Local health care providers are eyeing a federal mandate to have all U.S. hospitals and medical practices using a unified system of electronic medical records by 2017.
And some are happier about it than others.
The electronic medical records are part of the Obama administration’s health care reform and the first deadline for phasing in the system is in 2011.
Roosevelt General Hospital Administrator James D’Agostino said the systems are more expensive than most hospitals and doctors could afford and federal stimulus money has been earmarked to help. He is waiting for the rules to be released on how to apply for the money.
“I think it’s going to be good because any provider of medical care has access to medical records,” D’Agostino said of the planned system.
For example, he said, doctors could see records for an unconscious emergency room patient from out of town and find out about drug allergies.
“No. 1, it would save on a lot of duplication,” D’Agostino said, adding doctors could see what laboratory tests had already been completed and the results.
Therefore, he said, the system would save time and money.
However, Dr. Lonnie Alexander, an obstretician-gynecologist in Clovis, didn’t agree.
Alexander, also a member of the RGH board of directors, said the technology wasn’t sophisticated enough for the system.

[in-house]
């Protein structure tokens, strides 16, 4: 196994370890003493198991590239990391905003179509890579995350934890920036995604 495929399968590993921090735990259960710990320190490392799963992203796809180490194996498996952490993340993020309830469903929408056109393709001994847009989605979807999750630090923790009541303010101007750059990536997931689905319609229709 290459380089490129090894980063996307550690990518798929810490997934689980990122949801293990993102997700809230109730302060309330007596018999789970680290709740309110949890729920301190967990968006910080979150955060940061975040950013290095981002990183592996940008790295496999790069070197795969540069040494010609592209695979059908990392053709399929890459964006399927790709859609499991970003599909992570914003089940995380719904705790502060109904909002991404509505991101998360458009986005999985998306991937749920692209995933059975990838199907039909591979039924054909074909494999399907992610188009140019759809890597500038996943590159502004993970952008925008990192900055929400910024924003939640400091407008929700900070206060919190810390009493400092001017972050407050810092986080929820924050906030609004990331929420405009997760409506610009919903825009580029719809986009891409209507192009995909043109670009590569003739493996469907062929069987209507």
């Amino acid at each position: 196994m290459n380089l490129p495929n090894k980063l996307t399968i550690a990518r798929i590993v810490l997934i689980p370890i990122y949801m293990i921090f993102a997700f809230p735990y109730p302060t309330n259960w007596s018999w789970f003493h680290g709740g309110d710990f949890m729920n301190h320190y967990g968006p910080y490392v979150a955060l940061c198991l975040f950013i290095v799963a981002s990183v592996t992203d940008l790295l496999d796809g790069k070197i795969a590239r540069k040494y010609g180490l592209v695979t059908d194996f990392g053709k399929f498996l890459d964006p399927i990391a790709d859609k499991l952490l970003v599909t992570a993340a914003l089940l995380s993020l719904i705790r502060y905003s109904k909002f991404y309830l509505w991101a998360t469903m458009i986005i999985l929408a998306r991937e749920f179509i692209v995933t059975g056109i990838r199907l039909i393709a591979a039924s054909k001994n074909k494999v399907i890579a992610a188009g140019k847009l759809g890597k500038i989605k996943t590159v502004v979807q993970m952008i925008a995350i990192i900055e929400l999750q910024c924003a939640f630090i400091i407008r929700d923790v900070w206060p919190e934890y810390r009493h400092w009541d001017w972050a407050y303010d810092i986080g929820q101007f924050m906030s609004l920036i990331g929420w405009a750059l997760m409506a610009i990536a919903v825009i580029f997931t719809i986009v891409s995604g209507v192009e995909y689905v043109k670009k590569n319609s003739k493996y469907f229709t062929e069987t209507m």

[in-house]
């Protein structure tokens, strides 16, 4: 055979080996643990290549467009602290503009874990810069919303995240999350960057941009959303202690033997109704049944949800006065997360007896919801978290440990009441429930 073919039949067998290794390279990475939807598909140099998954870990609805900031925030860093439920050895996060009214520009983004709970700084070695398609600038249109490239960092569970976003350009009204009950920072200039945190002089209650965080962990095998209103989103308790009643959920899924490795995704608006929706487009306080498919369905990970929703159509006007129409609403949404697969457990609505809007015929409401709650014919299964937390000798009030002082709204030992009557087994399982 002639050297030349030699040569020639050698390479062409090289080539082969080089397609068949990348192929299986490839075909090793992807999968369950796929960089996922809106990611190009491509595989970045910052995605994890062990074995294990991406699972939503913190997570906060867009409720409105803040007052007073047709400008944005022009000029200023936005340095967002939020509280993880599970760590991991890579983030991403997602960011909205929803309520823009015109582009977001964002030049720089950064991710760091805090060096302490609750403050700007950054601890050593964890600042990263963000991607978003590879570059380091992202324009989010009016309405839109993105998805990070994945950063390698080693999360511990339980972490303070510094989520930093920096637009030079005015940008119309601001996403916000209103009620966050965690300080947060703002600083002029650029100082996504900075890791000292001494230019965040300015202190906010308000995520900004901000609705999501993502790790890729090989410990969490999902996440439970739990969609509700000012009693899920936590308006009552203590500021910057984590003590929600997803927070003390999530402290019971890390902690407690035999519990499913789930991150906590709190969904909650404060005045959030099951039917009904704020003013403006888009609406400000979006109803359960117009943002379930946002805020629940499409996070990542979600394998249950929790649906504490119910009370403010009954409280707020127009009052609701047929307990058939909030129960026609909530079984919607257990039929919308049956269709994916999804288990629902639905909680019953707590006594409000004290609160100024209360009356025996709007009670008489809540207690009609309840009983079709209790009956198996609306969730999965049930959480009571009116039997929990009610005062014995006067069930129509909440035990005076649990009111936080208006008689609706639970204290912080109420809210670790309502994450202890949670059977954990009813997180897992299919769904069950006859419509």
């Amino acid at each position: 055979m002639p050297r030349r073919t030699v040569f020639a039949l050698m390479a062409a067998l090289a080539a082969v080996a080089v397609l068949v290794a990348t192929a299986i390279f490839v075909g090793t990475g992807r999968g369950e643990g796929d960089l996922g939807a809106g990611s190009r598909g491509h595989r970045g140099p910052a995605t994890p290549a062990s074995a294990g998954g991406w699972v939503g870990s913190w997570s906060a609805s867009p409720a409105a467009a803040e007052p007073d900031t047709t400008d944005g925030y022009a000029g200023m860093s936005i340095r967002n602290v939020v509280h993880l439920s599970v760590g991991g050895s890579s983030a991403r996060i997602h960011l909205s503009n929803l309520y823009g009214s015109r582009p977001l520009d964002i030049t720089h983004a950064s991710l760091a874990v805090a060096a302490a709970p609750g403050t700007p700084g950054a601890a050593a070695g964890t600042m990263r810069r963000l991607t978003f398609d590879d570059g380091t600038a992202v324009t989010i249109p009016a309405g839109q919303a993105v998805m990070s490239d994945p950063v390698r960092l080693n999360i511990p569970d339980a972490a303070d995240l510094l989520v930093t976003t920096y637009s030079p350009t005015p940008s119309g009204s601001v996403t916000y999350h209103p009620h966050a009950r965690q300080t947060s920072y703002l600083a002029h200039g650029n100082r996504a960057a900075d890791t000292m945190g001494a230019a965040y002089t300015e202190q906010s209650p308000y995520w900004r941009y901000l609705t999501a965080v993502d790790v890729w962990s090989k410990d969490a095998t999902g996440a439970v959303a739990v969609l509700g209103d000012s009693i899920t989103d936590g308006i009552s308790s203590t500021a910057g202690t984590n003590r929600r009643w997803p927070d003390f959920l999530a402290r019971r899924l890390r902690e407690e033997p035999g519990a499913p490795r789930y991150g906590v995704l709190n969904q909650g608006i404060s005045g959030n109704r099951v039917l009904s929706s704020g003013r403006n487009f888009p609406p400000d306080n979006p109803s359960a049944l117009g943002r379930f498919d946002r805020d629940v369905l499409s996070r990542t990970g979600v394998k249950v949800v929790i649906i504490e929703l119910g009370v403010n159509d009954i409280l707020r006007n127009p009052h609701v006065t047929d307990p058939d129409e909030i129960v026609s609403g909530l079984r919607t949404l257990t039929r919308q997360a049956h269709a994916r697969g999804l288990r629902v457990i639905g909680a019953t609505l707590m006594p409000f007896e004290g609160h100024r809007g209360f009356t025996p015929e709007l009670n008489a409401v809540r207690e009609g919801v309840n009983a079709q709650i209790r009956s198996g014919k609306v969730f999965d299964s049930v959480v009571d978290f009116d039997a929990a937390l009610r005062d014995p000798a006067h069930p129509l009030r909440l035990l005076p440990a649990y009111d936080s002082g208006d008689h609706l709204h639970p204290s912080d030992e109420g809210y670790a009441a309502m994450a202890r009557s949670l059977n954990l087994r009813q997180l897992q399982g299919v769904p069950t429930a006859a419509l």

At the board meeting Tuesday, he said his practice spent $75,000 on an electronic medical records system. The system slowed the staff down 100 percent while they tried to learn it and produced an unusable document, Alexander said.
“It’s not going to improve (health care),” he said.
Although D’Agostino said training to use the system would be cumbersome, he thought it could be done.
“Health care providers — we adapt pretty readily to new technology,” he said.
During a presentation to the RGH board Tuesday, Covenant Health System representative David Shaw said he was concerned about security and compliance with the Health Insurance Portability and Accountability Act in regards to electronic medical records.
Friday, D’Agostino said the records could be encrypted to protect against hackers.
Shaw said the federal government has set monetary incentives for adopting the system early or on time and punishments for not complying by 2015. Although specific requirements for the deadline aren’t set, he expects they will include capturing information in coded format, electronically recording prescriptions, submitting electronic vaccination data and providing patients with electronic copies of their records.
“In order for this to work, there has to be a standard code and there has to be an ability for systems to talk to one another,” he said.
Shaw said officials haven’t specified which code to use.
To qualify for financial incentives, providers must meet criteria in 18 months.
“It’s going to be a tough hill to climb for a lot of facilities, I think,” Shaw said.